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Tuesday, April 3, 2012
TED offers everyone the chance to speak or perform
By JULIAN LITTLER
Special to The Japan Times
TED — the increasingly popular New York based, California-held ideas event— is coming to Tokyo. The conference, whose speakers were previously by invitation only, will hold an audition in Tokyo on May 29 as part of a worldwide talent search. Organized by the TEDxTokyo team and hosted at Roppongi Hills in collaboration with Google, the Tokyo auditions will contribute to the global search for speakers and performers for TED Long Beach 2013.
TED, whose mantra is "Ideas Worth Spreading," has become particularly well known for its 18-minute TED Talks. The acronym stands for Technology, Entertainment and Design, the focal points of the talks. Available to watch on the TED website, the talks have been viewed more than 700 million times since it went online in 2006, with subjects spanning fields from science, medicine and social innovations, to art, design and the performing arts.
Since its inception in 1984, TED has changed owners from founder and creator Richard Saul Wurman to current owner and TED curator Chris Anderson, who took the organization's headquarters from California to New York, even though the main stage continues to be in Long Beach each year.
At $7,500 a ticket, TED is not for everyone, but theoretically its TED stage is open to anyone who has an idea worth sharing.
"The truth of it is that it never really was our intention to be exclusive at all," Content Director Kelly Stoetzel explained from New York via Skype. "We love getting recommendations and having people submit stuff to us".
Past TED speakers have included Bill Gates, Al Gore, Jane Goodall, Richard Dawkins and Google founders Larry Page and Sergey Brin. This is a pretty high-caliber list of thinkers and innovators.
Having become the most influential global ideas conference, TED's huge door price and attendee application hurdles are offset by the free content that is constantly uploaded onto www.ted.com. This includes not only talks from TED, but also those from other conferences and TED events, including the TEDx independently organized talks, if they are ideas felt to be worth sharing under the slogan, "Riveting talks by remarkable people, free to the world."
In a recent New York Magazine article, Benjamin Wallace tells how a "well-to-do" guy tries to mug a TED photographer of his all-areas pass by attacking him from behind and yelling "I need your badge right f*cking now", followed with "No, you don't understand, I need to get in there and meet those people." Wallace's anecdote provides an idea of how big a deal a chance at TED has become.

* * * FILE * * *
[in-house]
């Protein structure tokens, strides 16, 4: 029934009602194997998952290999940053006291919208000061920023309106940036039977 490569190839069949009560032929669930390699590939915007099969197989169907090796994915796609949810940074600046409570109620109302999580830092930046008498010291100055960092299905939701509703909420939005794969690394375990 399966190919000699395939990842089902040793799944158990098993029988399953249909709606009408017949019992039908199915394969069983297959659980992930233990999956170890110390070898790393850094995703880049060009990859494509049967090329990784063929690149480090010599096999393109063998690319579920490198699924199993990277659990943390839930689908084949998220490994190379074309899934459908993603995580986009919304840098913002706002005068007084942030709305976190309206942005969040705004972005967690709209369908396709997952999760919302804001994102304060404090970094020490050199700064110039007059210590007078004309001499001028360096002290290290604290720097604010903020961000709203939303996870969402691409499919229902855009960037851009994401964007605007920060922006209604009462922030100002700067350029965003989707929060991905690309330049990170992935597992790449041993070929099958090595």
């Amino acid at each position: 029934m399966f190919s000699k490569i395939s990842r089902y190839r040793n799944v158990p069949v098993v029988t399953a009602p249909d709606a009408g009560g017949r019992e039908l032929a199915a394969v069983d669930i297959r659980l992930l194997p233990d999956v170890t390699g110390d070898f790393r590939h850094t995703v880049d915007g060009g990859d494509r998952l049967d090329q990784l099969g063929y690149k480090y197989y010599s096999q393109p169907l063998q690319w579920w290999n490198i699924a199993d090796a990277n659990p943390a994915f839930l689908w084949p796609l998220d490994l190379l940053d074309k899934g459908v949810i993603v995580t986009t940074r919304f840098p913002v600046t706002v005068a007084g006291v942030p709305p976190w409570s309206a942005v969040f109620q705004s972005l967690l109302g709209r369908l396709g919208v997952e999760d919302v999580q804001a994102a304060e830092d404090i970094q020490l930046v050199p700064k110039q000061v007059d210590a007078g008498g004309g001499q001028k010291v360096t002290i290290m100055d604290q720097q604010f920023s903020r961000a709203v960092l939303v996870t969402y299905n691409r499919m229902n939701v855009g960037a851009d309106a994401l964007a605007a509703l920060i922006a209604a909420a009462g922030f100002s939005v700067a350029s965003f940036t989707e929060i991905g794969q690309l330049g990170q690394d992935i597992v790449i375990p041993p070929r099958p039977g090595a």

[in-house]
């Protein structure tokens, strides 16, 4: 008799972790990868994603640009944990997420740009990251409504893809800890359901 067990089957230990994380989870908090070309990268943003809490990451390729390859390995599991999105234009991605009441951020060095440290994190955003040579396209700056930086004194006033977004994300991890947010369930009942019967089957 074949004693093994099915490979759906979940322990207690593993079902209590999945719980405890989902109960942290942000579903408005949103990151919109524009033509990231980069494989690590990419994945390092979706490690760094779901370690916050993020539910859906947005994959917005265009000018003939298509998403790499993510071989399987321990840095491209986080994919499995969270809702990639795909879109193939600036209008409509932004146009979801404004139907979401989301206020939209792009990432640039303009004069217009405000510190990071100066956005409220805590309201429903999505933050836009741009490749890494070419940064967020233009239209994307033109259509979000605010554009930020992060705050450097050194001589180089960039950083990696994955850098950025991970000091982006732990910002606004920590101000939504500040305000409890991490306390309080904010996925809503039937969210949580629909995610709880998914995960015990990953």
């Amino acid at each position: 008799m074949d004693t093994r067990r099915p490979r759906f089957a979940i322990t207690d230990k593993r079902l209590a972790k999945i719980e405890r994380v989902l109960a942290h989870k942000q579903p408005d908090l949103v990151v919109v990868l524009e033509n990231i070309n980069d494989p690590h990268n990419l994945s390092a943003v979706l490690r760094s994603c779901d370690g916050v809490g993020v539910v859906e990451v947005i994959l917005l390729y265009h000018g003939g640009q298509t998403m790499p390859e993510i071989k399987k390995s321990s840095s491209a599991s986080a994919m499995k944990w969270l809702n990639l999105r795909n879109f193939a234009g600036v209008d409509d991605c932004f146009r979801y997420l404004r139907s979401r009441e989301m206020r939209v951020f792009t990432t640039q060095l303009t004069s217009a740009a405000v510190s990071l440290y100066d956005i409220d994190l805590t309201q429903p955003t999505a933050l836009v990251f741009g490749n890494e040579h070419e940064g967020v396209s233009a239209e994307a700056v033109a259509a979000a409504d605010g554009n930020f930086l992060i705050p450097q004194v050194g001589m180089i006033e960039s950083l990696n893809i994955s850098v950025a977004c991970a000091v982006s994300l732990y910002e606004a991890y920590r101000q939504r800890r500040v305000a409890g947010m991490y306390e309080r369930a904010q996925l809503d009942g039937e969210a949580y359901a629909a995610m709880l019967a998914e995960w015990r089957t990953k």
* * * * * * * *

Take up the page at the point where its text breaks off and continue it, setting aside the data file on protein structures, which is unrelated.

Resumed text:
This kind of popularity has yet to hit Japan. However, that may change with the arrival of "Super Presentation," a six-month documentary program about TED, its talks and presenters, which premiered on NHK on Friday, March 30, and was directly followed by a live video discussion ("Hangout") on Google+. "Super Presentation" currently screens every Monday night from 11 to 11:25 p.m.
TED had its first public auditions in New York last year, under the title "Full Spectrum" — a theme chosen to encourage an opening up of presentation formats.
"We wanted to see what that would turn up," said Stoetzel. Though the organizers planned for only one audition winner, four people ended up on the Long Beach stage and three others' videos went into the online TED Talks archive.
TED wanted to explore ways of bringing new talent to the stage that would otherwise be hard to find through their own research and outreach alone, explained Stoetzel.
The success of the New York venture brought about the decision to run auditions in 14 cities around the globe. The events are being organized in collaboration with local TEDx groups in each location, and the audition cites are intended to be regional TED hubs for the TEDx-produced talent searches. According to Stoetzel, having the local TEDx groups producing the events was also a way for TED to acknowledge the valued role played by TEDx organizers.